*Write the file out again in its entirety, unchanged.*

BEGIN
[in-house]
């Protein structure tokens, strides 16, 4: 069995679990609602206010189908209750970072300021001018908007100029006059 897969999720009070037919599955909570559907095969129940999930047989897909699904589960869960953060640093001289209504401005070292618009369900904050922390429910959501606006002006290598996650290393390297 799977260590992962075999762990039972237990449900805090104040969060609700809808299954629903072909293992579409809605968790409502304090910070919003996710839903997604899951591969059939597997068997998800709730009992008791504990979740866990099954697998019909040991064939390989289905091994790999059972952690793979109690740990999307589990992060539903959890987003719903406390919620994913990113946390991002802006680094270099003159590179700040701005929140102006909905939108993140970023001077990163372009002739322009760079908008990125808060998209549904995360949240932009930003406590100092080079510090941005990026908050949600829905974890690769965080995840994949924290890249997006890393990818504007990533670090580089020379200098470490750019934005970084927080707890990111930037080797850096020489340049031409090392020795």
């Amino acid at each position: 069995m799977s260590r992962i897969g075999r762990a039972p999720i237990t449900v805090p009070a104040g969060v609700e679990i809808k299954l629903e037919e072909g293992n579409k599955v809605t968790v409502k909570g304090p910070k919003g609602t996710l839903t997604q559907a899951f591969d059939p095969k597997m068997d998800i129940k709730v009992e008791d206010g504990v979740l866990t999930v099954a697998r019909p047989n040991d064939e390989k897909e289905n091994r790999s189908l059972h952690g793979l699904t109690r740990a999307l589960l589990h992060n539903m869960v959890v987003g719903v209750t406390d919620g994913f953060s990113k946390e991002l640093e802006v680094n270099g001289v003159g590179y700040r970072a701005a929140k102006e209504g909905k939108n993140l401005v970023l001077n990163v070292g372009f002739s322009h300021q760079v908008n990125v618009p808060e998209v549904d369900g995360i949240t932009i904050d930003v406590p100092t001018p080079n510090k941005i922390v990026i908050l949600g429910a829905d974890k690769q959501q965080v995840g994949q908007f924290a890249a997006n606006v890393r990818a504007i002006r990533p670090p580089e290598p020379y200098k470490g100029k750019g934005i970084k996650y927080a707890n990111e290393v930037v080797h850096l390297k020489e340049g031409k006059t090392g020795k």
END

[in-house]
């Protein structure tokens, strides 16, 4: 069995679990609602206010189908209750970072300021001018908007100029006059 897969999720009070037919599955909570559907095969129940999930047989897909699904589960869960953060640093001289209504401005070292618009369900904050922390429910959501606006002006290598996650290393390297 799977260590992962075999762990039972237990449900805090104040969060609700809808299954629903072909293992579409809605968790409502304090910070919003996710839903997604899951591969059939597997068997998800709730009992008791504990979740866990099954697998019909040991064939390989289905091994790999059972952690793979109690740990999307589990992060539903959890987003719903406390919620994913990113946390991002802006680094270099003159590179700040701005929140102006909905939108993140970023001077990163372009002739322009760079908008990125808060998209549904995360949240932009930003406590100092080079510090941005990026908050949600829905974890690769965080995840994949924290890249997006890393990818504007990533670090580089020379200098470490750019934005970084927080707890990111930037080797850096020489340049031409090392020795």
């Amino acid at each position: 069995m799977s260590r992962i897969g075999r762990a039972p999720i237990t449900v805090p009070a104040g969060v609700e679990i809808k299954l629903e037919e072909g293992n579409k599955v809605t968790v409502k909570g304090p910070k919003g609602t996710l839903t997604q559907a899951f591969d059939p095969k597997m068997d998800i129940k709730v009992e008791d206010g504990v979740l866990t999930v099954a697998r019909p047989n040991d064939e390989k897909e289905n091994r790999s189908l059972h952690g793979l699904t109690r740990a999307l589960l589990h992060n539903m869960v959890v987003g719903v209750t406390d919620g994913f953060s990113k946390e991002l640093e802006v680094n270099g001289v003159g590179y700040r970072a701005a929140k102006e209504g909905k939108n993140l401005v970023l001077n990163v070292g372009f002739s322009h300021q760079v908008n990125v618009p808060e998209v549904d369900g995360i949240t932009i904050d930003v406590p100092t001018p080079n510090k941005i922390v990026i908050l949600g429910a829905d974890k690769q959501q965080v995840g994949q908007f924290a890249a997006n606006v890393r990818a504007i002006r990533p670090p580089e290598p020379y200098k470490g100029k750019g934005i970084k996650y927080a707890n990111e290393v930037v080797h850096l390297k020489e340049g031409k006059t090392g020795k």